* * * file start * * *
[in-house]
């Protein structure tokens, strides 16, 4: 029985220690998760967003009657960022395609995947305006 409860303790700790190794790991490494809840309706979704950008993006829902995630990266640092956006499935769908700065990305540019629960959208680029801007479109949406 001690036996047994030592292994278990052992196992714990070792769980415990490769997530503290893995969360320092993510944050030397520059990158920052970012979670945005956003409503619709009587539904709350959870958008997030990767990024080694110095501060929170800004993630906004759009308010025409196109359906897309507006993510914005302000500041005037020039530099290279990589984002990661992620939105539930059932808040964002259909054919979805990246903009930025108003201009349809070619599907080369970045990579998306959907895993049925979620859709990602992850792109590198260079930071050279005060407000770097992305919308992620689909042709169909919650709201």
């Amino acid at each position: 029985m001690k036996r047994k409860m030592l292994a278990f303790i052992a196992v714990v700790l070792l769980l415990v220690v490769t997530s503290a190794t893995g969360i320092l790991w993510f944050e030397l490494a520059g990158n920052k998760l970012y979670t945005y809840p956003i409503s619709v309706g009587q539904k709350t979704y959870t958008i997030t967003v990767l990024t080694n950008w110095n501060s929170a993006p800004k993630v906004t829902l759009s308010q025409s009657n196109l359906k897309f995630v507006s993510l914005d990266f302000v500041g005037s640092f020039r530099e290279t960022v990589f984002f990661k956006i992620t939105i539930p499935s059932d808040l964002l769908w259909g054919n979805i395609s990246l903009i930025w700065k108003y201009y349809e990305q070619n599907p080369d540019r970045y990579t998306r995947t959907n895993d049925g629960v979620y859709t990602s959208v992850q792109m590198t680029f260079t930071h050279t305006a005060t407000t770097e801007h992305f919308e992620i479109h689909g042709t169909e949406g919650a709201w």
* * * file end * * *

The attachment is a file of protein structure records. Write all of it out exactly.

[in-house]
């Protein structure tokens, strides 16, 4: 029985220690998760967003009657960022395609995947305006 409860303790700790190794790991490494809840309706979704950008993006829902995630990266640092956006499935769908700065990305540019629960959208680029801007479109949406 001690036996047994030592292994278990052992196992714990070792769980415990490769997530503290893995969360320092993510944050030397520059990158920052970012979670945005956003409503619709009587539904709350959870958008997030990767990024080694110095501060929170800004993630906004759009308010025409196109359906897309507006993510914005302000500041005037020039530099290279990589984002990661992620939105539930059932808040964002259909054919979805990246903009930025108003201009349809070619599907080369970045990579998306959907895993049925979620859709990602992850792109590198260079930071050279005060407000770097992305919308992620689909042709169909919650709201």
């Amino acid at each position: 029985m001690k036996r047994k409860m030592l292994a278990f303790i052992a196992v714990v700790l070792l769980l415990v220690v490769t997530s503290a190794t893995g969360i320092l790991w993510f944050e030397l490494a520059g990158n920052k998760l970012y979670t945005y809840p956003i409503s619709v309706g009587q539904k709350t979704y959870t958008i997030t967003v990767l990024t080694n950008w110095n501060s929170a993006p800004k993630v906004t829902l759009s308010q025409s009657n196109l359906k897309f995630v507006s993510l914005d990266f302000v500041g005037s640092f020039r530099e290279t960022v990589f984002f990661k956006i992620t939105i539930p499935s059932d808040l964002l769908w259909g054919n979805i395609s990246l903009i930025w700065k108003y201009y349809e990305q070619n599907p080369d540019r970045y990579t998306r995947t959907n895993d049925g629960v979620y859709t990602s959208v992850q792109m590198t680029f260079t930071h050279t305006a005060t407000t770097e801007h992305f919308e992620i479109h689909g042709t169909e949406g919650a709201w």